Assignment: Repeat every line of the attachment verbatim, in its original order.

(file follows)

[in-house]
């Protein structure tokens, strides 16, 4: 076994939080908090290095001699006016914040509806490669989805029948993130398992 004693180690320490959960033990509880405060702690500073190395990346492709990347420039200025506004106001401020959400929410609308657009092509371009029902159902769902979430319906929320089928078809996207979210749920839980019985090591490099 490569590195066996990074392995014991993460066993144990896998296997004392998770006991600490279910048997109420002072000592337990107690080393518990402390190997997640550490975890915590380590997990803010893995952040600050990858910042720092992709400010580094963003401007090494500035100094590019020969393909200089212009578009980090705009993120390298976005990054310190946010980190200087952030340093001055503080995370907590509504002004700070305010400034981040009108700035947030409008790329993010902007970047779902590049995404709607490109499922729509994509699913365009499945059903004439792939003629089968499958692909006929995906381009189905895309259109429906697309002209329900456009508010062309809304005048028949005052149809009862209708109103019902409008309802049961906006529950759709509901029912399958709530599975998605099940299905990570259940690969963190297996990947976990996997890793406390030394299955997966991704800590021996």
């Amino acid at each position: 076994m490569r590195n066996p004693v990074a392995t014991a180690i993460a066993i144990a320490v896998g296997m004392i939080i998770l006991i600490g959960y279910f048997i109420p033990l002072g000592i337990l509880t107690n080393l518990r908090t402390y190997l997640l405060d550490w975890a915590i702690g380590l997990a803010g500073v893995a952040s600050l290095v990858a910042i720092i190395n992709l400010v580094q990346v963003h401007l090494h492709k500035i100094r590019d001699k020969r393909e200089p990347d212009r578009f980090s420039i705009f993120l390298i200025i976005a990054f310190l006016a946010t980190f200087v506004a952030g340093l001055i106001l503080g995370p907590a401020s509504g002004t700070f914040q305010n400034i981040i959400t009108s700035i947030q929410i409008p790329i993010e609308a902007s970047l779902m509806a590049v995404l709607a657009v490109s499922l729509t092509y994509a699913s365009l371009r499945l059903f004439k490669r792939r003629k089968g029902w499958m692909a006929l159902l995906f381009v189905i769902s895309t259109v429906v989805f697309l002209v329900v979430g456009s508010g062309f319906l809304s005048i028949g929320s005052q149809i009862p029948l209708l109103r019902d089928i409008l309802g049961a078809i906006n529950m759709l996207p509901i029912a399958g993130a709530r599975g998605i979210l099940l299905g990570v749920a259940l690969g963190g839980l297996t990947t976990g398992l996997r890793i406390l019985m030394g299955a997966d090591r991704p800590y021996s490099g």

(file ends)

[in-house]
């Protein structure tokens, strides 16, 4: 076994939080908090290095001699006016914040509806490669989805029948993130398992 004693180690320490959960033990509880405060702690500073190395990346492709990347420039200025506004106001401020959400929410609308657009092509371009029902159902769902979430319906929320089928078809996207979210749920839980019985090591490099 490569590195066996990074392995014991993460066993144990896998296997004392998770006991600490279910048997109420002072000592337990107690080393518990402390190997997640550490975890915590380590997990803010893995952040600050990858910042720092992709400010580094963003401007090494500035100094590019020969393909200089212009578009980090705009993120390298976005990054310190946010980190200087952030340093001055503080995370907590509504002004700070305010400034981040009108700035947030409008790329993010902007970047779902590049995404709607490109499922729509994509699913365009499945059903004439792939003629089968499958692909006929995906381009189905895309259109429906697309002209329900456009508010062309809304005048028949005052149809009862209708109103019902409008309802049961906006529950759709509901029912399958709530599975998605099940299905990570259940690969963190297996990947976990996997890793406390030394299955997966991704800590021996």
């Amino acid at each position: 076994m490569r590195n066996p004693v990074a392995t014991a180690i993460a066993i144990a320490v896998g296997m004392i939080i998770l006991i600490g959960y279910f048997i109420p033990l002072g000592i337990l509880t107690n080393l518990r908090t402390y190997l997640l405060d550490w975890a915590i702690g380590l997990a803010g500073v893995a952040s600050l290095v990858a910042i720092i190395n992709l400010v580094q990346v963003h401007l090494h492709k500035i100094r590019d001699k020969r393909e200089p990347d212009r578009f980090s420039i705009f993120l390298i200025i976005a990054f310190l006016a946010t980190f200087v506004a952030g340093l001055i106001l503080g995370p907590a401020s509504g002004t700070f914040q305010n400034i981040i959400t009108s700035i947030q929410i409008p790329i993010e609308a902007s970047l779902m509806a590049v995404l709607a657009v490109s499922l729509t092509y994509a699913s365009l371009r499945l059903f004439k490669r792939r003629k089968g029902w499958m692909a006929l159902l995906f381009v189905i769902s895309t259109v429906v989805f697309l002209v329900v979430g456009s508010g062309f319906l809304s005048i028949g929320s005052q149809i009862p029948l209708l109103r019902d089928i409008l309802g049961a078809i906006n529950m759709l996207p509901i029912a399958g993130a709530r599975g998605i979210l099940l299905g990570v749920a259940l690969g963190g839980l297996t990947t976990g398992l996997r890793i406390l019985m030394g299955a997966d090591r991704p800590y021996s490099g």